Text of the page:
John the Baptist summed up Jesus and His ministry saying, “Behold, the Lamb of God who takes away the sin of the world.”

      We so easily want to move past “JUST the forgiveness of sins” and on to other more ‘relevant’ and ‘beneficial’ (at least to us personally) aspects of the Gospel like healing (for whatever ails us at the moment) and freedom (from whatever crappy situation we find ourselves in, or from our own weaknesses) that we fail to realize that it is all the same thing. Forgiveness of sins is all one package that covers the whole nine yards.

    • Did not get anything about afterlife out of that phrase. Ones Understanding of the gospel can possibly lead to that conclusion though.
      The Gospel is the good news about the person and work of Jesus Christ. The best summary I think is found in 1 Corinthians 15:1-4 (The Message)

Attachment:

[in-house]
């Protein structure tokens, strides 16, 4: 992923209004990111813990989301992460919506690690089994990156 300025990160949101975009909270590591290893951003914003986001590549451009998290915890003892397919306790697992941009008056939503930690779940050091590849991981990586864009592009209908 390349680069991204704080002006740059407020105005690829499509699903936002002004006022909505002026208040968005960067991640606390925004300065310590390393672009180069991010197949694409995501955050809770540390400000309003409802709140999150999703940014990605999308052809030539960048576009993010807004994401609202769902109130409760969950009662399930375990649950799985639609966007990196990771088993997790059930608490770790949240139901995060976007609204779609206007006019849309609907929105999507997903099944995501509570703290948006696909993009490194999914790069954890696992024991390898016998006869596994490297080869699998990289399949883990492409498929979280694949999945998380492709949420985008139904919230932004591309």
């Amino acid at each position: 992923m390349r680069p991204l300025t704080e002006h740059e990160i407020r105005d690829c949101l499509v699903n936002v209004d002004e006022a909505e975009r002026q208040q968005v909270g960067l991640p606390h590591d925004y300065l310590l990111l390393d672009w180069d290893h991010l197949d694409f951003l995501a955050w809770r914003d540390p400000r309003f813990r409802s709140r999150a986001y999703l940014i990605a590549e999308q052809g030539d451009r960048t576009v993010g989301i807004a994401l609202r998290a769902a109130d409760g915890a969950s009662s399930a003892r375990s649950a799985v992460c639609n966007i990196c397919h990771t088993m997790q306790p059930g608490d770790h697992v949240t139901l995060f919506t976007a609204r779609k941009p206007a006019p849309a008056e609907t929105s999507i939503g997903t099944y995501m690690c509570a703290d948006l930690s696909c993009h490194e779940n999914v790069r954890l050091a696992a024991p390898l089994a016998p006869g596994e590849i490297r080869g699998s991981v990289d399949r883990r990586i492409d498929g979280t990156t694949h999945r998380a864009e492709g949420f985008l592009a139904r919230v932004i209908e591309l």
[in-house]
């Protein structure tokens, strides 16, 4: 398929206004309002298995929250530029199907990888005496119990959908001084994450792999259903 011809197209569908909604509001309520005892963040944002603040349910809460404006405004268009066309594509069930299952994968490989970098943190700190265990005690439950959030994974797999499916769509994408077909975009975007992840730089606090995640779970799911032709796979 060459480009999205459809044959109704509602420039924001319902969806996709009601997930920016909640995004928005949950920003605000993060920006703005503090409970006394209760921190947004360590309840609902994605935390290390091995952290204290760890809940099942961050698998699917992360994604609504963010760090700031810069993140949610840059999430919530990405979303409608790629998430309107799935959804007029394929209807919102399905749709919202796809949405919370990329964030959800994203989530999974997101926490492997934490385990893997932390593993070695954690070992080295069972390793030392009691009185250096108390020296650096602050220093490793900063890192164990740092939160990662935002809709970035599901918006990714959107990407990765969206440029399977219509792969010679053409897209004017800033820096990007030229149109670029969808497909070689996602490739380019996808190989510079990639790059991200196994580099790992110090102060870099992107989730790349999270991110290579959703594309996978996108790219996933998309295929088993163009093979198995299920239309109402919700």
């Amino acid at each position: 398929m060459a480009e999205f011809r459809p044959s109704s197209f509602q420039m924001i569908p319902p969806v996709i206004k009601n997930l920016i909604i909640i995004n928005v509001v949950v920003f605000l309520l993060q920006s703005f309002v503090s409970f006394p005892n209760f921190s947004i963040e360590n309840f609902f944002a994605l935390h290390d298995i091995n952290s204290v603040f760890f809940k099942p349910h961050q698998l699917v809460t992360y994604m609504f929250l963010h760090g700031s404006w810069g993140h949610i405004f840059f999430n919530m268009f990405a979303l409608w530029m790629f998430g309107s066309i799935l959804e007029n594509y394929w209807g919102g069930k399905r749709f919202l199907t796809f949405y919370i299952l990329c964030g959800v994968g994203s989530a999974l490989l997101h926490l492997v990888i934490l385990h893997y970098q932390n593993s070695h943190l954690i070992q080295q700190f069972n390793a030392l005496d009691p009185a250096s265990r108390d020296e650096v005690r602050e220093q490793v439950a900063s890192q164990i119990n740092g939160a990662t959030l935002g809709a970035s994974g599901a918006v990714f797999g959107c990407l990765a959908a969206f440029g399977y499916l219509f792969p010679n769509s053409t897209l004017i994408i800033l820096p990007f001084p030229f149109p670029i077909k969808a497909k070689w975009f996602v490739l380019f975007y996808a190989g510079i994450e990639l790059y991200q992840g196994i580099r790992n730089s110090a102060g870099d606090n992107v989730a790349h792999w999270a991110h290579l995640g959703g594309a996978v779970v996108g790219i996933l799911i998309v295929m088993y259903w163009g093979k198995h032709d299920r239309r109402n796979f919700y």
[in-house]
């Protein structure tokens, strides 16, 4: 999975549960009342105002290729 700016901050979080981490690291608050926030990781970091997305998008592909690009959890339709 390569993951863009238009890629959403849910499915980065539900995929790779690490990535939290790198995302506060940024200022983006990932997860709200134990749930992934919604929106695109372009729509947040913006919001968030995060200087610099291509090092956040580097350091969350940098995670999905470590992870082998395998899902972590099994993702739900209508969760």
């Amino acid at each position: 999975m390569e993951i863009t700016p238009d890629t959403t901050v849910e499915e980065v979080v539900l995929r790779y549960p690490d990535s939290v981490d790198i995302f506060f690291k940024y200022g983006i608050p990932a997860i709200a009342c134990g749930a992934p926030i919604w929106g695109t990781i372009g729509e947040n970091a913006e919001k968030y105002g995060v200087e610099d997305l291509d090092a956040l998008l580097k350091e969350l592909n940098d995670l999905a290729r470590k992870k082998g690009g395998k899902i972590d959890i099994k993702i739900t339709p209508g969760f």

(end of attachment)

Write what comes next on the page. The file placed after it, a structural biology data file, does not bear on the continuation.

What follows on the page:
1-2Friends, let me go over the Message with you one final time— this Message that I proclaimed and that you made your own; this Message on which you took your stand and by which your life has been saved. (I’m assuming, now, that your belief was the real thing and not a passing fancy, that you’re in this for good and holding fast.)

      3-4The first thing I did was place before you what was placed so emphatically before me: that the Messiah died for our sins, exactly as Scripture tells it; that he was buried; that he was raised from death on the third day, again exactly as Scripture says.

      As sinners, (Those who build their life’s identity on anything but God) we are prone to pursue a relationship with God in one of two ways. The first is religion/spirituality and the second is the gospel. The two are at odds in every way.